Bel Air hospital in crunch

Harford medical center: High patronage, too low rates force new facility to cut jobs, trim budget.

May 10, 2001

THE UNEXPECTED popularity of Harford County's new hospital is causing the facility to lose money rapidly, as it seeks further rate hikes and cuts back on staff.

While hospitals aim to increase patient volume to efficiently manage costs, the overwhelming success of Upper Chesapeake Medical Center has necessitated adding expensive temporary staff.

The Bel Air hospital, which opened Oct. 29, also claims to be caught in a time warp, with labor and other health care costs skyrocketing since it got state approval to build five years ago.

State regulators just approved a 5.7 percent rate increase for the hospital, half of what it requested. Still facing a $16 million loss this year, the nonprofit hospital's operator cut the work force by 5 percent. But it is hiring more nurses and others, in a tight labor market, to reduce its high temporary-agency staffing costs.

Upper Chesapeake is the first new Baltimore-area hospital in a quarter-century. It was designed to serve growing Harford County and capture much of the lucrative obstetrics and pediatrics business that went outside the county.

To build business quickly, it turned to Walt Disney Corp. for advice. The hotel-like design incorporates a grand staircase, granite floors and fountain in the lobby, separate entrances for medical services, capacious rooms, three meditation gardens and an aromatherapy center.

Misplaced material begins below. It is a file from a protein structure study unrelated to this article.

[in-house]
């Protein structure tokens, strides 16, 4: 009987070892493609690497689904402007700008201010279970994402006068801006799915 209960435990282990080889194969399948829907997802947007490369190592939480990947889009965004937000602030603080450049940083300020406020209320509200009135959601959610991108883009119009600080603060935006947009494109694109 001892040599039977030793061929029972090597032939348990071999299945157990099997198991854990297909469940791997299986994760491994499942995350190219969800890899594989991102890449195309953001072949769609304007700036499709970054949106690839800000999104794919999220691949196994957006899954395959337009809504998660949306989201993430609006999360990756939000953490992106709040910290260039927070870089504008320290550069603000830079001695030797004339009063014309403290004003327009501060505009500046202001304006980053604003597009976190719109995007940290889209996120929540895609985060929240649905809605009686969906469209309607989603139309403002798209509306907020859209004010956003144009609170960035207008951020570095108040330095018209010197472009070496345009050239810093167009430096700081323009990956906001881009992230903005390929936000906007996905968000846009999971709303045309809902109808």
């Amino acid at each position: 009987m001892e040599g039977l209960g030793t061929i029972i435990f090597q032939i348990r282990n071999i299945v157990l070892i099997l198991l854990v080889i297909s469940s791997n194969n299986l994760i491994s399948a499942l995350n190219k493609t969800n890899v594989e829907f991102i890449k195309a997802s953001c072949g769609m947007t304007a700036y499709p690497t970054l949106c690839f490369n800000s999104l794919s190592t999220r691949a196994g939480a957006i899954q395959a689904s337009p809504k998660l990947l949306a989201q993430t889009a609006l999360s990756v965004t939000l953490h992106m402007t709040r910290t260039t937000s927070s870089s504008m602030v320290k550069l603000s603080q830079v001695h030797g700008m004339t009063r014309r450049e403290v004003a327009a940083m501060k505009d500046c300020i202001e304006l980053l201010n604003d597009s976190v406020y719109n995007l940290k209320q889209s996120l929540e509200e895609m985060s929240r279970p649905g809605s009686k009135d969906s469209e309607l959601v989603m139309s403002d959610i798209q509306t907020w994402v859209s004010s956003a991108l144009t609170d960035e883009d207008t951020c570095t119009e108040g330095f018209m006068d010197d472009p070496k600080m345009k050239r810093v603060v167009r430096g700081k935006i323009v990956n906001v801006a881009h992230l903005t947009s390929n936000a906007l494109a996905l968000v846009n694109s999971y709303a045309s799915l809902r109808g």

But more patients have resulted in more losses. The state rate-setting commission may allow a further small increase, but insurance companies and consumers are insisting on greater operating efficiencies for the 120-bed hospital.

Other hospitals are warning of staff cutbacks as rate-increase approvals fall well short of cost inflation. Maintaining medical services while containing costs under rate regulation is ever more challenging for Maryland's hospitals.

Baltimore Sun Articles
|
|
|
Please note the green-lined linked article text has been applied commercially without any involvement from our newsroom editors, reporters or any other editorial staff.